God's Purposes vs Our Convenience

Pastor Kirk Knudsen   3/7/2014


Pastor Kirk Knudsen is the Senior Pastor as Bridge Community Church in Sauk Rapids, MN.

Last week, I was struck by an unusual scenario at the end of Acts (in the Bible).  Paul was on a ship with 275 other people in hurricane force winds for two weeks.  They had to throw everything overboard just to keep the ship afloat; the crew and passengers were beyond miserable.

Paul is suffering and dry heaving with the rest of them, but he knows God has a purpose through it all.  An angel tells Paul that God's will is for him to stand before Caesar, and if everyone obeys God via Paul, no one will die.  They find an island, hit a reef, abandon the crumbling ship, and everyone manages to make it safely to shore.  Leading up the ship ride Paul was falsely accused, threatened, and had to appeal to Caesar for his own protection.  Soon after Paul and his shipwrecked mates make it to the island of Malta's shore, they are breathing a collective sigh of relief when Paul is bitten by a viper. 

Clearly it was a terrible, horrible, no good, very bad day for Paul.  However, through Paul's bad day God was showing the 275 people from the ship and the Maltans that he keeps his promises; he said no one would die, and instead of swelling up and dying, Paul is unscathed.  The accusations, threats, hurricane, shipwreck, and snake bite were awful and horribly inconvenient. God used all of it to reveal himself to people from Jerusalem to Rome (and a lot of places in between), eventually even to Caesar, the most powerful man in the world.  God's purposes always trump our convenience.  ALWAYS.  Life isn't always fair, easy, or comfortable, but God's purposes are accomplished even in the midst of our inconvenient circumstances, sometimes because of them.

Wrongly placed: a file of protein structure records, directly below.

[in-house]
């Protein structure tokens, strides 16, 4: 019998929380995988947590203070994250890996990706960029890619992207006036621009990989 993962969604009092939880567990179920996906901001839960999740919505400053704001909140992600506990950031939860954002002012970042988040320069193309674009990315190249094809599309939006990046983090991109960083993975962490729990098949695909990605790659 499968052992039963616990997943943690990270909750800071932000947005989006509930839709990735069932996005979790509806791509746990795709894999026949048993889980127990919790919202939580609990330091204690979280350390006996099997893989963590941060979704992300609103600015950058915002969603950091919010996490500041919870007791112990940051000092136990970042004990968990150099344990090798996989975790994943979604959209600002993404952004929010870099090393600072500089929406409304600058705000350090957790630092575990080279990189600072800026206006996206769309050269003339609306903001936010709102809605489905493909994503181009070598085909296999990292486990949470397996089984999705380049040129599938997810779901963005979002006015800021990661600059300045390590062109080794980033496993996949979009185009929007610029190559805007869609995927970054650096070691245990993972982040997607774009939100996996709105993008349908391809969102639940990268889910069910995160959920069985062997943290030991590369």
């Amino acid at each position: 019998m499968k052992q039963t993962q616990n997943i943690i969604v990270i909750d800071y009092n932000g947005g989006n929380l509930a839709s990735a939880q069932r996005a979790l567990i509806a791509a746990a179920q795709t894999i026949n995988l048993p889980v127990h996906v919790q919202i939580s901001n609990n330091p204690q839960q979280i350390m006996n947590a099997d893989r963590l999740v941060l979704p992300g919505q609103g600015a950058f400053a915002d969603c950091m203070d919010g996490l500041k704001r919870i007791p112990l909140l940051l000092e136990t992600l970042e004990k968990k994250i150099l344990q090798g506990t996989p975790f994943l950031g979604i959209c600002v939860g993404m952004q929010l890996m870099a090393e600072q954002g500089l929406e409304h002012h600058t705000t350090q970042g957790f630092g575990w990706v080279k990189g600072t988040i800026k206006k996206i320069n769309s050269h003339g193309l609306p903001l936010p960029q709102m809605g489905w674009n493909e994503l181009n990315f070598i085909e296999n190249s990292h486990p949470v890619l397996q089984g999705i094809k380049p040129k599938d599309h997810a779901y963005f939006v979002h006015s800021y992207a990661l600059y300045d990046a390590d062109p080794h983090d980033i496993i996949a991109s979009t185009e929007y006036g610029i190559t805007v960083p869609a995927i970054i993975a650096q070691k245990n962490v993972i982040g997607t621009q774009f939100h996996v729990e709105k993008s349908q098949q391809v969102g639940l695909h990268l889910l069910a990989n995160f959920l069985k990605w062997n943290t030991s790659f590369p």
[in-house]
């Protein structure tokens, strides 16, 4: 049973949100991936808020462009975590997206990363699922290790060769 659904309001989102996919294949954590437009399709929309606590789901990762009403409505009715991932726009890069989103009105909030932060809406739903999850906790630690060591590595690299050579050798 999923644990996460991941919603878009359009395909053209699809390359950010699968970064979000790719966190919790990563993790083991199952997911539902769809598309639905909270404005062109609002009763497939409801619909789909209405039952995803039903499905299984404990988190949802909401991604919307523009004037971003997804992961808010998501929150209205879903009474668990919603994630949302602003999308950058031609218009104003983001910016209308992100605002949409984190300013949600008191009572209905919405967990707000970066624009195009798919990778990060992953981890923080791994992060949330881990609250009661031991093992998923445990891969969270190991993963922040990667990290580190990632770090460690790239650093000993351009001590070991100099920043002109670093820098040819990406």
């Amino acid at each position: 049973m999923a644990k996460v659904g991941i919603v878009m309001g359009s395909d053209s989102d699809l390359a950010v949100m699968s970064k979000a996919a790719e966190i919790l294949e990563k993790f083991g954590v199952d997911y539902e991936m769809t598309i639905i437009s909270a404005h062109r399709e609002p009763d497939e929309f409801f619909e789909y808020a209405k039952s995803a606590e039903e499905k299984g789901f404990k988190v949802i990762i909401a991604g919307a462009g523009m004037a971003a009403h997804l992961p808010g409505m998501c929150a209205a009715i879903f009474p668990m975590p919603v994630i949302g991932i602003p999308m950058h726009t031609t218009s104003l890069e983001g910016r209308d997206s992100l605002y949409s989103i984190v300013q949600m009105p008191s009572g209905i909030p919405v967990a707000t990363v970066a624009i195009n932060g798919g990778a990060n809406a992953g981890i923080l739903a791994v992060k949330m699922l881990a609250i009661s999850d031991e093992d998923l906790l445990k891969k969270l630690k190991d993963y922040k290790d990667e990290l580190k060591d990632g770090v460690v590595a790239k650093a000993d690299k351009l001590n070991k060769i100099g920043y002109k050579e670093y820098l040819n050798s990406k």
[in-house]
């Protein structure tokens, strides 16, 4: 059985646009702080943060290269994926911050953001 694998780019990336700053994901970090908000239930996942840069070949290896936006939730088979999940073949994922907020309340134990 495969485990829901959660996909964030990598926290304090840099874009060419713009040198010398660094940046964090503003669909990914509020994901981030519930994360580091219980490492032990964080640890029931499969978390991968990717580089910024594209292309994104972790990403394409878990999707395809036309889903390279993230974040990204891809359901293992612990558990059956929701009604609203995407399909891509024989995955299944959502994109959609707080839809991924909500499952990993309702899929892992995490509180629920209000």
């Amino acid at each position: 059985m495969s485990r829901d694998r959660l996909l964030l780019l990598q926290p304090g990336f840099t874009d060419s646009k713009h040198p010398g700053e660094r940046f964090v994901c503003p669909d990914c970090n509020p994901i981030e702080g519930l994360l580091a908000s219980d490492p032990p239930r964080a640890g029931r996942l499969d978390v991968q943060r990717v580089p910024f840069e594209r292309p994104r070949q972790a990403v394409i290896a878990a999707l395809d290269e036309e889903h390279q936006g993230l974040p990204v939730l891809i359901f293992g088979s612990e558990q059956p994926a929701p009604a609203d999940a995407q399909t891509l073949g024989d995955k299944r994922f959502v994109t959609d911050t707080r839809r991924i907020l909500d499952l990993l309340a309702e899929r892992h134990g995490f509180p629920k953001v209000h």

As I ponder this, I realize that my sometimes inconvenient circumstances aren't anything new for God, and I am not exempt because I follow him. Christ-followers essentially volunteer for inconvenience; Jesus says it is carrying our cross. A cross is big, heavy, and awkward; people will stare at you, mock you, and hate you for it.  God wants us to enjoy life, but his purposes supersede our convenience and comfort.  I am a Type 1 diabetic; I don't recommend it.  It is ridiculously inconvenient in my life, but it has forced me to accept I am not in control, to make healthier lifestyle choices for me and my family, and to rely on God in many ways from finances to medical decisions.  God has been working his purposes in me through the diabetes' inconvenience. I have a friend who is fighting a cancerous brain tumor, which causes many other complications.  The sickness isn't fair, it isn't easy, and it has changed every single aspect of his life, work, and family dynamics.  I don't understand what God is doing or why, but I am confident in God's promise to work all of this together for good, because my friend loves God and has been called according to his purposes (Romans 8:28).  I won't be surprised if this horrible sickness soon kills my friend.  Yet I know that God is accomplishing his purposes through his life and even through his cancer.